Akil M, Moots R. Rheumatoid arthritis: Clinical features and diagnosis. In: ABC of Rheumatology. 5th ed. Oxford: Wiley; 2018. p. 73-6.  Back to cited text no. 3
Handa R, Rao UR, Lewis JF, Rambhad G, Shiff S, Ghia CJ. Literature review of rheumatoid arthritis in India. Int J Rheum Dis 2016;19:440-51.  Back to cited text no. 4
Karkucak M, Çapkın E, Barçak ÖF, Çakırbay H, Tosun M, Gökmen F. Anti-CCP antibody and rheumatoid factor positivity in a case of tuberculosis arthritis. Arch Rheumatol 2010;25:95-8.  Back to cited text no. 5
Vomero M, Barbati C, Colasanti T, Perricone C, Novelli L, Ceccarelli F, et al. Autophagy and rheumatoid arthritis: current knowledges and future perspectives. Front Immunol 2018;9:1577.  Back to cited text no. 6
Shin YJ, Han SH, Kim DS, Lee GH, Yoo WH, Kang YM, et al. Autophagy induction and CHOP under-expression promotes survival of fibroblasts from rheumatoid arthritis patients under endoplasmic reticulum stress. Arthritis Res Ther 2010;12:R19.  Back to cited text no. 7
Zhao Y, Chen G, Zhang W, Xu N, Zhu JY, Jia J, et al. Autophagy regulates hypoxia induced osteoclastogenesis through the HIF-1α/BNIP3 signaling pathway. J Cell Physiol 2012;227:639-48.  Back to cited text no. 8
Xu K, Cai YS, Lu SM, Li XL, Liu L, Li Z, et al. Autophagy induction contributes to the resistance to methotrexate treatment in rheumatoid arthritis fibroblast-like synovial cells through high mobility group box chromosomal protein 1. Arthritis Res Ther 2015;17:374.  Back to cited text no. 9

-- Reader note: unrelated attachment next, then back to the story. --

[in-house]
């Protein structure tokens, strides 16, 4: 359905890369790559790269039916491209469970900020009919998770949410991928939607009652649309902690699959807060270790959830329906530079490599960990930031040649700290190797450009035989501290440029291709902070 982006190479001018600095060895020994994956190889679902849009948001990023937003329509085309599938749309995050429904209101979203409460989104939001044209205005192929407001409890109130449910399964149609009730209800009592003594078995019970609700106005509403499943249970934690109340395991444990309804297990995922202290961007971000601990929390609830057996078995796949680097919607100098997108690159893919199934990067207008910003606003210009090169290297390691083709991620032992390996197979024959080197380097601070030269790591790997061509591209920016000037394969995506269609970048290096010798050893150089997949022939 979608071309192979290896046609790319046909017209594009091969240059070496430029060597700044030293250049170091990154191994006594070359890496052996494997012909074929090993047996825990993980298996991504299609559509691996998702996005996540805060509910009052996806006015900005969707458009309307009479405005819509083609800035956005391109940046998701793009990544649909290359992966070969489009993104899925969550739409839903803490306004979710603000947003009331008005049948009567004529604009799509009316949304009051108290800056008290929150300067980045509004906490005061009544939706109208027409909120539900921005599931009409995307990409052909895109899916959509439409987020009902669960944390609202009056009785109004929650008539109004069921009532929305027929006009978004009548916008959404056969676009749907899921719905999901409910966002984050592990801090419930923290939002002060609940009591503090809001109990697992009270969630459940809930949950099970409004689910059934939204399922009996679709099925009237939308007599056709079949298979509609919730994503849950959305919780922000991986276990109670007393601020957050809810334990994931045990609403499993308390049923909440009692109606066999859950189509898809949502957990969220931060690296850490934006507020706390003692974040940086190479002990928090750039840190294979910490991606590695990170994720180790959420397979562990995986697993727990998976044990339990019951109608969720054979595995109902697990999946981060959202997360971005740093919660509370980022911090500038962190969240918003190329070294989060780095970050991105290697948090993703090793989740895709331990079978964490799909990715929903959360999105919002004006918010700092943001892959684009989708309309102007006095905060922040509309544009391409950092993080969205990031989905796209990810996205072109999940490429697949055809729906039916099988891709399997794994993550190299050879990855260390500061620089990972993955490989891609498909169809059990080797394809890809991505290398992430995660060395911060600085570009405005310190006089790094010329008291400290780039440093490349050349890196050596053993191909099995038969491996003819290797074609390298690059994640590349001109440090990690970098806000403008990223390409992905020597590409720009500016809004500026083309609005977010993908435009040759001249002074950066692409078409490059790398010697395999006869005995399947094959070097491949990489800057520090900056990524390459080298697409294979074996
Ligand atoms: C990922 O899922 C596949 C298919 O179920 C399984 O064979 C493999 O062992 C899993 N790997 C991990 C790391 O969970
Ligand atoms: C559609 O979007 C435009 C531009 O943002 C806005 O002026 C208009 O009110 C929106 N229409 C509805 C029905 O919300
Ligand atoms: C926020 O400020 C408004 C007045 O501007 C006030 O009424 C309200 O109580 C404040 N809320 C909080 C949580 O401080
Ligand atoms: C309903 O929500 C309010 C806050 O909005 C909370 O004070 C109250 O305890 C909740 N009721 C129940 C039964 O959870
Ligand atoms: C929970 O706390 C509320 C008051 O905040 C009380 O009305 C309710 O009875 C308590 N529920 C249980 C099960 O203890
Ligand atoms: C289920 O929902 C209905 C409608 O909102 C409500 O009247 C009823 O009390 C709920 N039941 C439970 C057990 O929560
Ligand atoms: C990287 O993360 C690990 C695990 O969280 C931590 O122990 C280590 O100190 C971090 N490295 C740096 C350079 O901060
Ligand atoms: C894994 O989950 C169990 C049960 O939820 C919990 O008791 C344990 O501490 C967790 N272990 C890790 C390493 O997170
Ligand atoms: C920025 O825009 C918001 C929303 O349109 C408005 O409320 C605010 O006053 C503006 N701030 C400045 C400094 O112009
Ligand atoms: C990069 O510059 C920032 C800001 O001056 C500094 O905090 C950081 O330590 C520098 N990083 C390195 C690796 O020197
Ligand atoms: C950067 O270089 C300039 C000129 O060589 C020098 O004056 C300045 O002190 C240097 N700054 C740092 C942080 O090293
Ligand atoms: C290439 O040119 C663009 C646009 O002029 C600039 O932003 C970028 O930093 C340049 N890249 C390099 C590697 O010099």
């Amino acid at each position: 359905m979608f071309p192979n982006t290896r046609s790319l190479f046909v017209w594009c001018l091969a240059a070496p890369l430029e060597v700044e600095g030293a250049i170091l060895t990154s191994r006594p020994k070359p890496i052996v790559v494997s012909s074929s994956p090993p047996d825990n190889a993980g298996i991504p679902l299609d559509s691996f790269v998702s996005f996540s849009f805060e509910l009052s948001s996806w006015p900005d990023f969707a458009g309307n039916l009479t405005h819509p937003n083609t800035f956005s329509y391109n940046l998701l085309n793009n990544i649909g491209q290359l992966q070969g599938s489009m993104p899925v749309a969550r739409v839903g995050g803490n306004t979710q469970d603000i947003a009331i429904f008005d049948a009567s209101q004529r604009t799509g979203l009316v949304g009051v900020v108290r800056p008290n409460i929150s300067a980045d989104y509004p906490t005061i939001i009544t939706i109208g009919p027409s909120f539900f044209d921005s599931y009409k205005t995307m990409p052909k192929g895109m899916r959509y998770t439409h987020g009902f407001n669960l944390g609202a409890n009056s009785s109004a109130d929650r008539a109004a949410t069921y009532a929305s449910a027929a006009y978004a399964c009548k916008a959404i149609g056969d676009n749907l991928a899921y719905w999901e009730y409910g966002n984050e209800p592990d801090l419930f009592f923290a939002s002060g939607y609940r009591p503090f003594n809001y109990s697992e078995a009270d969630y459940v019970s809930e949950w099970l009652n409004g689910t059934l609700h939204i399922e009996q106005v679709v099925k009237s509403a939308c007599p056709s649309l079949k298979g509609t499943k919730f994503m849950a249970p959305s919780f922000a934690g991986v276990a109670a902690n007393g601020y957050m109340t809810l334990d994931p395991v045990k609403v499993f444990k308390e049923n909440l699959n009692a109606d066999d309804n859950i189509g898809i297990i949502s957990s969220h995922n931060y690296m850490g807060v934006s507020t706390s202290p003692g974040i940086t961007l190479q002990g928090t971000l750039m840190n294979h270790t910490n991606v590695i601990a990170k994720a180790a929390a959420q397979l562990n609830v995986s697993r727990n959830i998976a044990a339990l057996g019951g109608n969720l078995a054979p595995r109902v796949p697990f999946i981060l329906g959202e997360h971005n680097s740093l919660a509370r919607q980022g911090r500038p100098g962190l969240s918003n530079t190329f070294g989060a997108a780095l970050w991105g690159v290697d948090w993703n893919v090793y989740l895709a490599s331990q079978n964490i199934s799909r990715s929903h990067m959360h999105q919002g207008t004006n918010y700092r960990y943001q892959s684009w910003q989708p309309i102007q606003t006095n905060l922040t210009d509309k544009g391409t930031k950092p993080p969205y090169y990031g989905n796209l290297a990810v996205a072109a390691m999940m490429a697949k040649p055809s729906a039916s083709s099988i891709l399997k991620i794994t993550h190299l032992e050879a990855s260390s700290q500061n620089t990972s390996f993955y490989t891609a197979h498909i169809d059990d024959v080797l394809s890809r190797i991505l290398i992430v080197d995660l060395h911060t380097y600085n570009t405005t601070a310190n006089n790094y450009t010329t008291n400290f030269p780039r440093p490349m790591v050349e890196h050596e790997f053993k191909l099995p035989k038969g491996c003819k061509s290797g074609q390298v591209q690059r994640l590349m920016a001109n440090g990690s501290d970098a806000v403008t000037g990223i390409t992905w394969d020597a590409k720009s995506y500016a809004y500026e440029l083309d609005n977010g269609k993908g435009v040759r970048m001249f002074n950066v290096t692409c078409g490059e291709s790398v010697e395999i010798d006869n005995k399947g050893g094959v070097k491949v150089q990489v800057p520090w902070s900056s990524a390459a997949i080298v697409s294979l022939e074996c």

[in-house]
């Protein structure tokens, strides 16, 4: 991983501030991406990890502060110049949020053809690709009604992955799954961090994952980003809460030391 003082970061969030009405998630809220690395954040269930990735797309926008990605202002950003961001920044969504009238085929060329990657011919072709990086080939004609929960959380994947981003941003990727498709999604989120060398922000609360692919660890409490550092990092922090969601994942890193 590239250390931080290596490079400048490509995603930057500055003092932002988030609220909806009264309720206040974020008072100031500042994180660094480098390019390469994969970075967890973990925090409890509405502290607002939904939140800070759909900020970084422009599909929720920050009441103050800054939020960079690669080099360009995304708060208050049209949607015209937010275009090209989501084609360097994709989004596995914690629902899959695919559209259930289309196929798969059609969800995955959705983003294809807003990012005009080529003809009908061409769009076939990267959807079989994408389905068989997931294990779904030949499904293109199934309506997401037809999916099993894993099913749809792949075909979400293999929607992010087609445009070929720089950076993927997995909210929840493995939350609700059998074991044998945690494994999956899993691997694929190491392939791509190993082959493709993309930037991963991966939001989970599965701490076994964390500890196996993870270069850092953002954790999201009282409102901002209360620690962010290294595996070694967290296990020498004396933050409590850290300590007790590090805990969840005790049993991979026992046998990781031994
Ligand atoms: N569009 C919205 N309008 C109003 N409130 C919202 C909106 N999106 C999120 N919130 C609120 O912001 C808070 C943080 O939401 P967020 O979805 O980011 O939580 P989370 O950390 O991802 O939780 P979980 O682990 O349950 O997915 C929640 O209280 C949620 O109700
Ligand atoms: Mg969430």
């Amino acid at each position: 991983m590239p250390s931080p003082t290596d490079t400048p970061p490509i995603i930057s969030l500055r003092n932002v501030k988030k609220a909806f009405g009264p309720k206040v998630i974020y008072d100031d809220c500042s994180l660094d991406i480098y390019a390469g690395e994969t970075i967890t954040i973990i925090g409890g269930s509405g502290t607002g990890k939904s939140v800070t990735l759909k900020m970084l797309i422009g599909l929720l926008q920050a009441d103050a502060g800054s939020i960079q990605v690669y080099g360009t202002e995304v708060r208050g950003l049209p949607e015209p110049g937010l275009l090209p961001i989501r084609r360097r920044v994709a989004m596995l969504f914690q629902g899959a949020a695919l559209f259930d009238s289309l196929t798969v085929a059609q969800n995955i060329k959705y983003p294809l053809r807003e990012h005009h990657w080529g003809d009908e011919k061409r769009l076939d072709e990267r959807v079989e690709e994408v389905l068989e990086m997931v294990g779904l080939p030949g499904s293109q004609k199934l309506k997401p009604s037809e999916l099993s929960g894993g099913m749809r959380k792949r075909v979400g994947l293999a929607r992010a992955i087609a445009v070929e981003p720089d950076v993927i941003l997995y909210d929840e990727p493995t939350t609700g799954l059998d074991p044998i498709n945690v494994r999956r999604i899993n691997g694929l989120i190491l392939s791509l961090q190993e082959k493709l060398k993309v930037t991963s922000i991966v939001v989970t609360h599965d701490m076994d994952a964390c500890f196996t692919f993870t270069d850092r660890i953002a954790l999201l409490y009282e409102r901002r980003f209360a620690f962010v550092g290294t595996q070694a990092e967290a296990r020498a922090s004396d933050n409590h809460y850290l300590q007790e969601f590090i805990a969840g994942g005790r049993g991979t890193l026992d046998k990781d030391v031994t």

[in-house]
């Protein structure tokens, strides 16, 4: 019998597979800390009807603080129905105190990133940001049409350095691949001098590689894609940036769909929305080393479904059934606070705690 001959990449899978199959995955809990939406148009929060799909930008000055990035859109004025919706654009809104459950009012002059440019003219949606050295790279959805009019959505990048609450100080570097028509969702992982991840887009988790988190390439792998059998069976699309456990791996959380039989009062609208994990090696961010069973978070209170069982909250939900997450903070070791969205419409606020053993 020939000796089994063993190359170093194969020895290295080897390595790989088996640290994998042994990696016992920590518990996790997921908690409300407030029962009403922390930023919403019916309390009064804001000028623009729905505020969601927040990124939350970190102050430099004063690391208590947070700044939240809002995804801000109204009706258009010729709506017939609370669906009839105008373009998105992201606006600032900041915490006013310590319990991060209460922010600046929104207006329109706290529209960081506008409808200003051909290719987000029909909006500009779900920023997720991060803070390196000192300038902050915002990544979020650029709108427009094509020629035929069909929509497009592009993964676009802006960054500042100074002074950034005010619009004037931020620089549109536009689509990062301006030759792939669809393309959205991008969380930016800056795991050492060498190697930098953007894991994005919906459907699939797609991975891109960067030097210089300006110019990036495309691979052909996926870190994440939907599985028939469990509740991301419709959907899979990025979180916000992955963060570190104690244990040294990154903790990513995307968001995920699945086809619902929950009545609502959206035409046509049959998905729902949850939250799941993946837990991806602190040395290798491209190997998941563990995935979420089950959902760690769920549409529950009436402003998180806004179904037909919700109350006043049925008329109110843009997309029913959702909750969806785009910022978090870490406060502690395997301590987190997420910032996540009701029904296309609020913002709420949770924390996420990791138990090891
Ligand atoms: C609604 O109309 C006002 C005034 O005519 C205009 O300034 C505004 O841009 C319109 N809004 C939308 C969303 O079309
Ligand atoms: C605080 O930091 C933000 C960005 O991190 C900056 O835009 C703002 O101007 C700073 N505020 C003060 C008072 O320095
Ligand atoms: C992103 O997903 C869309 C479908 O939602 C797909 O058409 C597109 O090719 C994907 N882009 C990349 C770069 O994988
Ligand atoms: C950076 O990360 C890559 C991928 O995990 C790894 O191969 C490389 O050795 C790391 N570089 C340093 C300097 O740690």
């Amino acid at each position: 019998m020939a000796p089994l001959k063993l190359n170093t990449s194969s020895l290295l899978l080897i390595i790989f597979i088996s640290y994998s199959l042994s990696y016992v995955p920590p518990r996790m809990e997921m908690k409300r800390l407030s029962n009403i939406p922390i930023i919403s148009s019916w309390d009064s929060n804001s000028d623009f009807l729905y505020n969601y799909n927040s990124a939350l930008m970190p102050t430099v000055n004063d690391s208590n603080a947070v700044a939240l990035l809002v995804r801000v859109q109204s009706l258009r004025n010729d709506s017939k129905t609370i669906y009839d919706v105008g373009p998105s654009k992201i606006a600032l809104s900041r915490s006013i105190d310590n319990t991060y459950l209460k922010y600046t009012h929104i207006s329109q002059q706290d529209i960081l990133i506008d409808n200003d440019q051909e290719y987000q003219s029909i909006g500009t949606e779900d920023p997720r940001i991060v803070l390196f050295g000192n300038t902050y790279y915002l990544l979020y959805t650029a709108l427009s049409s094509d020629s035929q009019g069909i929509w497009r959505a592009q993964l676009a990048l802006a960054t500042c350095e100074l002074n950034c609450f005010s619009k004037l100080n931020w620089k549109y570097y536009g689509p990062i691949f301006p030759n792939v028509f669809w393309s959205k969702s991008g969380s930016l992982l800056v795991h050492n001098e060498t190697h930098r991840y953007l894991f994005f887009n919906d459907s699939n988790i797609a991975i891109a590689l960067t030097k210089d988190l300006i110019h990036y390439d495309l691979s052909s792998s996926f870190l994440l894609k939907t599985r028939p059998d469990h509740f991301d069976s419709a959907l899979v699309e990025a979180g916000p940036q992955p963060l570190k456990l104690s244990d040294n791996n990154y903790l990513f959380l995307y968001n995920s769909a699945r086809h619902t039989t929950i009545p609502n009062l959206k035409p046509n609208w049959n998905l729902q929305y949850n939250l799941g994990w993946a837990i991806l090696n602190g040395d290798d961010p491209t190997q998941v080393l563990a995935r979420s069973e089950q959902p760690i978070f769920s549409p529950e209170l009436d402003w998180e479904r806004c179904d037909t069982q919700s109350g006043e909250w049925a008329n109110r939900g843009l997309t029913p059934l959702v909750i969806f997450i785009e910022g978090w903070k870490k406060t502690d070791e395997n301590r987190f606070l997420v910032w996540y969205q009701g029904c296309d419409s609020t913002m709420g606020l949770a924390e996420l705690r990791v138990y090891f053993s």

Caramés B, Taniguchi N, Otsuki S, Blanco FJ, Lotz M. Autophagy is a protective mechanism in normal cartilage, and its aging-related loss is linked with cell death and osteoarthritis. Arthritis Rheum 2010;62:791-801.  Back to cited text no. 10
Lin NY, Beyer C, Gießl A, Kireva T, Scholtysek C, Uderhardt S, et al. Autophagy regulates TNFα-mediated joint destruction in experimental arthritis. Ann Rheum Dis 2013;72:761-8.  Back to cited text no. 11
Zhu L, Wang H, Wu Y, He Z, Qin Y, Shen Q. The autophagy level is increased in the synovial tissues of patients with active rheumatoid arthritis and is correlated with disease severity. Mediators Inflamm 2017;2017:7623145.  Back to cited text no. 12
Liao KP, Alfredsson L, Karlson EW. Environmental influences on risk for rheumatoid arthritis. Curr Opin Rheumatol 2009;21:279-83.  Back to cited text no. 13
Kardideh B, Sadeghalvad M, Samimi Z, Mohammadi Motlagh HR, Taghadosi M. Evaluation of Beclin-1 and Atg5 genes expression levels in peripheral blood cells of patients with rheumatoid arthritis. KAUMS Journal (FEYZ).2019;23:135-42.  Back to cited text no. 14
Zheng HC, Zhao S, Xue H, Zhao EH, Jiang HM, Hao CL. The roles of beclin 1 expression in gastric cancer: A marker for carcinogenesis, aggressive behaviors and favorable prognosis, and a target of gene therapy. Front Oncol 2020;10:613679.  Back to cited text no. 15


  [Figure 1], [Figure 2]

  [Table 1], [Table 2], [Table 3]